When you initialize a variable using the new operator, you are in fact asking the compiler to provide you some memory space in the heap memory. The compiler is said to “allocate” memory for your variable. When that variable is no longer needed, such as when your program closes, it (the variable) must be removed from memory and the space it was using can be made available to other variables or other programs. This is referred to as garbage collection. In the past, namely in C/C++, this was a concern for programmers because they usually had to remember to manually delete such a variable (a pointer) and free its memory.
The .NET Framework solves the problem of garbage collection by letting the compiler “clean” memory after you. This is done automatically when the compiler judges it necessary so that the programmer doesn’t need to worry about this issue.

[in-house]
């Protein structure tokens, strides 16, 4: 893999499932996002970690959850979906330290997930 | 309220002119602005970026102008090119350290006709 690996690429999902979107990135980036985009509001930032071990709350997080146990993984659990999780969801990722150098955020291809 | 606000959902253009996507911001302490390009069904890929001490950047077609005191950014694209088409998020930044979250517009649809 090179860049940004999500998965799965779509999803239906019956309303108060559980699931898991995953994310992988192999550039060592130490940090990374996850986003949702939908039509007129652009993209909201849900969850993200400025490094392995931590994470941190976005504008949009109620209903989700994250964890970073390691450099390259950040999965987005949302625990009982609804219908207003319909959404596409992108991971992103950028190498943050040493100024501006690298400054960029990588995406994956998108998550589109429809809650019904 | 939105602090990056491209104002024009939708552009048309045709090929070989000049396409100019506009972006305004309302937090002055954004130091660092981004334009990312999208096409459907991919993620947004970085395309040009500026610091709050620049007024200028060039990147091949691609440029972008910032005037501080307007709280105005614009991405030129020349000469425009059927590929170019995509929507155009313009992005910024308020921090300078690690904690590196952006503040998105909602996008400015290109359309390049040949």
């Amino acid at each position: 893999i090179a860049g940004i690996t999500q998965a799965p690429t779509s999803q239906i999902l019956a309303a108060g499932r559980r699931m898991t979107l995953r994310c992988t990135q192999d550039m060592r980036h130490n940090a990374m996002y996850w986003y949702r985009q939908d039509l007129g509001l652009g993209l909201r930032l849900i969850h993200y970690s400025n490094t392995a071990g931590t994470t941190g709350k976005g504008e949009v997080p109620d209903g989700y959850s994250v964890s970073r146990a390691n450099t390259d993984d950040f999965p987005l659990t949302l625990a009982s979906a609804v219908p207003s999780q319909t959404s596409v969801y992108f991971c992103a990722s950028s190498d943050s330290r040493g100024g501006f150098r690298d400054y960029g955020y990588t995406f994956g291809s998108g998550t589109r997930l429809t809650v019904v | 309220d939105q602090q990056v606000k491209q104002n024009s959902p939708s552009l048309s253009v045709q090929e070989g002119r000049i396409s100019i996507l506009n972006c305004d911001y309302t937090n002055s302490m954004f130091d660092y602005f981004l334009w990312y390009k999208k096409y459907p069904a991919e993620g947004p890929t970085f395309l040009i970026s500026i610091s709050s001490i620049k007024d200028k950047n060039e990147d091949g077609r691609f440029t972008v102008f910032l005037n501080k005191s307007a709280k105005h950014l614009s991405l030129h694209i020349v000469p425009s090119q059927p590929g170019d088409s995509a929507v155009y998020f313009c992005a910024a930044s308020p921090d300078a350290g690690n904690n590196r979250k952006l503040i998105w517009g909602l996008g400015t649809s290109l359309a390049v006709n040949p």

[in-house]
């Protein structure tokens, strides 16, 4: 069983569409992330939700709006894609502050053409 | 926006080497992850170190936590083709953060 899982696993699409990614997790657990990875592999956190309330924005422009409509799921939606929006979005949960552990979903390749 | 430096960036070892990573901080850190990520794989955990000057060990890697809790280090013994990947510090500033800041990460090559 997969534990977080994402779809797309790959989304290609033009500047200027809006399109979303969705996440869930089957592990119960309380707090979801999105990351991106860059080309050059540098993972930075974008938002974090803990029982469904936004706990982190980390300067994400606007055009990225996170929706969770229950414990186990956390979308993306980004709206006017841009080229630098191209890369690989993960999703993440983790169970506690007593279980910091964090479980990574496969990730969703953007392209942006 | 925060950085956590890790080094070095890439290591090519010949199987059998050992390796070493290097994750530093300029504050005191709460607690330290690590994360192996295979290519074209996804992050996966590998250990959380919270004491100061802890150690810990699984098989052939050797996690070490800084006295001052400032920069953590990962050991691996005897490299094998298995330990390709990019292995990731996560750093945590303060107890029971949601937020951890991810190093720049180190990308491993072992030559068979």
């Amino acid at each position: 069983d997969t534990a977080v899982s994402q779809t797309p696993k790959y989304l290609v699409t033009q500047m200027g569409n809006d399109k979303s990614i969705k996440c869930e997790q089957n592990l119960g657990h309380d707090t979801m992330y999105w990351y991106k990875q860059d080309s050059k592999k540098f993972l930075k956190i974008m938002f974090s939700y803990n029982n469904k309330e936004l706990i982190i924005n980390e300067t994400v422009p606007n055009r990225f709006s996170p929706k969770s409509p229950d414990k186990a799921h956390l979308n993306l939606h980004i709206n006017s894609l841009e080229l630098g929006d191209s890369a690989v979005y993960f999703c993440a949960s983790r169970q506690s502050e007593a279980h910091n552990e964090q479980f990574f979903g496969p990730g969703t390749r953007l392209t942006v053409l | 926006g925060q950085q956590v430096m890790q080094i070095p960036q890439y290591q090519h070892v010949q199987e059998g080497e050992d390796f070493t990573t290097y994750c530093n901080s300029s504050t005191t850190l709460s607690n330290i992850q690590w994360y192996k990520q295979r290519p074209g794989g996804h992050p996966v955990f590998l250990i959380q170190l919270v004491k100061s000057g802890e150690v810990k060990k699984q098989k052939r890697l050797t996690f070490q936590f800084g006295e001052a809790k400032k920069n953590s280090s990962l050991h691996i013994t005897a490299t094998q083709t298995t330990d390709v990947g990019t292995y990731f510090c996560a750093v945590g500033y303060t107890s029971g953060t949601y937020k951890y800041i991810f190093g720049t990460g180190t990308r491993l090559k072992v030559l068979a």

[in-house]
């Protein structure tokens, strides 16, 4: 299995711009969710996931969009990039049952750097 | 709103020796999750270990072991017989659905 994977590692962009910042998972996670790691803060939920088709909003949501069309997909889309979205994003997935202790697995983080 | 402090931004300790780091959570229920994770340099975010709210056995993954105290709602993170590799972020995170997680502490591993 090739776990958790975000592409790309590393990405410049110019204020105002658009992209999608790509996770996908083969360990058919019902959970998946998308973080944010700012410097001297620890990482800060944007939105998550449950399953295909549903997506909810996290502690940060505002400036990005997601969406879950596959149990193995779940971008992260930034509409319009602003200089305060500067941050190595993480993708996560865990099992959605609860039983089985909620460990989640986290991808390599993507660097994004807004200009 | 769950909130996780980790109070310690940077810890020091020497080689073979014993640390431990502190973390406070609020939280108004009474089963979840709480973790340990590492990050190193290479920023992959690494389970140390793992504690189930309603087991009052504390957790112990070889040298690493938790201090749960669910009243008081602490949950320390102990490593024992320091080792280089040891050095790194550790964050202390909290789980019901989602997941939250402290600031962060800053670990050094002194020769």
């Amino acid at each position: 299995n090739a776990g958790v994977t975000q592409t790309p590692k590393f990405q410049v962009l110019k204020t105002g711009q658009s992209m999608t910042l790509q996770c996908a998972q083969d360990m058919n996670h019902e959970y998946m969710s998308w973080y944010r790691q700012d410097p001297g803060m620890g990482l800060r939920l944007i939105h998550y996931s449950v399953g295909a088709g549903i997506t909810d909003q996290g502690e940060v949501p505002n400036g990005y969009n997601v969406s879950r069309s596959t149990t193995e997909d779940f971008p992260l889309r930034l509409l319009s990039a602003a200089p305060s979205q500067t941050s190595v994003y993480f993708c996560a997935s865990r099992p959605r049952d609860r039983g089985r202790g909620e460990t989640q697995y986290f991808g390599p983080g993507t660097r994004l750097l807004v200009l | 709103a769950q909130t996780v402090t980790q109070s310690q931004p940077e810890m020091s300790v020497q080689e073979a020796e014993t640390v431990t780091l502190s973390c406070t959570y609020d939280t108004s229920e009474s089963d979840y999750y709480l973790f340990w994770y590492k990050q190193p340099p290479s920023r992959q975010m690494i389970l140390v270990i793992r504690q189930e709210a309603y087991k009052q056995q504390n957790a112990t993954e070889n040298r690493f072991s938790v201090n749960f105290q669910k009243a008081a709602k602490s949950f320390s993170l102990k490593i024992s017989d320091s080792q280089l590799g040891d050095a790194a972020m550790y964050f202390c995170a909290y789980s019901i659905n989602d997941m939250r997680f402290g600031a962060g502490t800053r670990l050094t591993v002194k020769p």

Garbage collection is a mechanism that allows the computer to detect when an object can no longer is accessed. It then automatically releases the memory used by that object (as well as calling a clean-up routine, called a “finalizer,” which is written by the user). Some garbage collectors like the one used by .NET, compact memory and therefore decrease your program’s working set.
For most programmers, having a garbage collector (and using garbage collected objects) means that you never have to worry about deallocating memory, or reference counting objects, even if you use sophisticated .data .structures. It does require some changes in coding style, however, if you typically deallocate system resources (file handles, locks, and so forth) in the same block of code that releases the memory for an object. With a garbage collected object you should provide a method that releases the system resources deterministically (that is, under your program control) and let the garbage collector release the memory: when it compact the working set.